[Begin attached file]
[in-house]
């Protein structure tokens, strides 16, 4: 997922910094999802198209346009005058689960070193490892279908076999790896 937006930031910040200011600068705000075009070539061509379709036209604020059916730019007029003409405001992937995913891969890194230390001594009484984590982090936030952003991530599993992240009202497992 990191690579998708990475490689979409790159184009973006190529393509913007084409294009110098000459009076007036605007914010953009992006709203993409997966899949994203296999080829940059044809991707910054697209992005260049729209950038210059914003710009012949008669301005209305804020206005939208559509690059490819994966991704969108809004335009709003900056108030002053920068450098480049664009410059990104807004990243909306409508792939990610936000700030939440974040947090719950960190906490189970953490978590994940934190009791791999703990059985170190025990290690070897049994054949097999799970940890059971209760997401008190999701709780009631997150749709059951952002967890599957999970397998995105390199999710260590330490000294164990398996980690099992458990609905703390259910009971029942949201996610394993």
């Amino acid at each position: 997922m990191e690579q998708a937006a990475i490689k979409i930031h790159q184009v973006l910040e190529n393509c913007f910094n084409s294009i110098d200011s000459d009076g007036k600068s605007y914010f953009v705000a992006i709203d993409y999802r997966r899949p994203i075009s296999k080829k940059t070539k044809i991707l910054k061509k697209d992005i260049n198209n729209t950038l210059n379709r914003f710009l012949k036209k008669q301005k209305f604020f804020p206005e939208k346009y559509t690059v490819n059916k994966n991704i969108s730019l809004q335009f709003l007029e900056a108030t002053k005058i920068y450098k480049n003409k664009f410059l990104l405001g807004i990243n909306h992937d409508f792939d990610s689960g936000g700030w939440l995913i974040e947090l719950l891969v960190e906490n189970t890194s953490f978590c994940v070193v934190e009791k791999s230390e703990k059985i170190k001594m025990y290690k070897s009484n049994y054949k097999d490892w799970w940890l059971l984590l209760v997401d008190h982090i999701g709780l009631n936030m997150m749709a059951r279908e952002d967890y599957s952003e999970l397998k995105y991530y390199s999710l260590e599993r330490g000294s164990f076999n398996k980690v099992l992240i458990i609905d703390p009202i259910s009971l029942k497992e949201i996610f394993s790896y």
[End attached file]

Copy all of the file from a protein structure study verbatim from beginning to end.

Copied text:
[in-house]
């Protein structure tokens, strides 16, 4: 997922910094999802198209346009005058689960070193490892279908076999790896 937006930031910040200011600068705000075009070539061509379709036209604020059916730019007029003409405001992937995913891969890194230390001594009484984590982090936030952003991530599993992240009202497992 990191690579998708990475490689979409790159184009973006190529393509913007084409294009110098000459009076007036605007914010953009992006709203993409997966899949994203296999080829940059044809991707910054697209992005260049729209950038210059914003710009012949008669301005209305804020206005939208559509690059490819994966991704969108809004335009709003900056108030002053920068450098480049664009410059990104807004990243909306409508792939990610936000700030939440974040947090719950960190906490189970953490978590994940934190009791791999703990059985170190025990290690070897049994054949097999799970940890059971209760997401008190999701709780009631997150749709059951952002967890599957999970397998995105390199999710260590330490000294164990398996980690099992458990609905703390259910009971029942949201996610394993």
């Amino acid at each position: 997922m990191e690579q998708a937006a990475i490689k979409i930031h790159q184009v973006l910040e190529n393509c913007f910094n084409s294009i110098d200011s000459d009076g007036k600068s605007y914010f953009v705000a992006i709203d993409y999802r997966r899949p994203i075009s296999k080829k940059t070539k044809i991707l910054k061509k697209d992005i260049n198209n729209t950038l210059n379709r914003f710009l012949k036209k008669q301005k209305f604020f804020p206005e939208k346009y559509t690059v490819n059916k994966n991704i969108s730019l809004q335009f709003l007029e900056a108030t002053k005058i920068y450098k480049n003409k664009f410059l990104l405001g807004i990243n909306h992937d409508f792939d990610s689960g936000g700030w939440l995913i974040e947090l719950l891969v960190e906490n189970t890194s953490f978590c994940v070193v934190e009791k791999s230390e703990k059985i170190k001594m025990y290690k070897s009484n049994y054949k097999d490892w799970w940890l059971l984590l209760v997401d008190h982090i999701g709780l009631n936030m997150m749709a059951r279908e952002d967890y599957s952003e999970l397998k995105y991530y390199s999710l260590e599993r330490g000294s164990f076999n398996k980690v099992l992240i458990i609905d703390p009202i259910s009971l029942k497992e949201i996610f394993s790896y």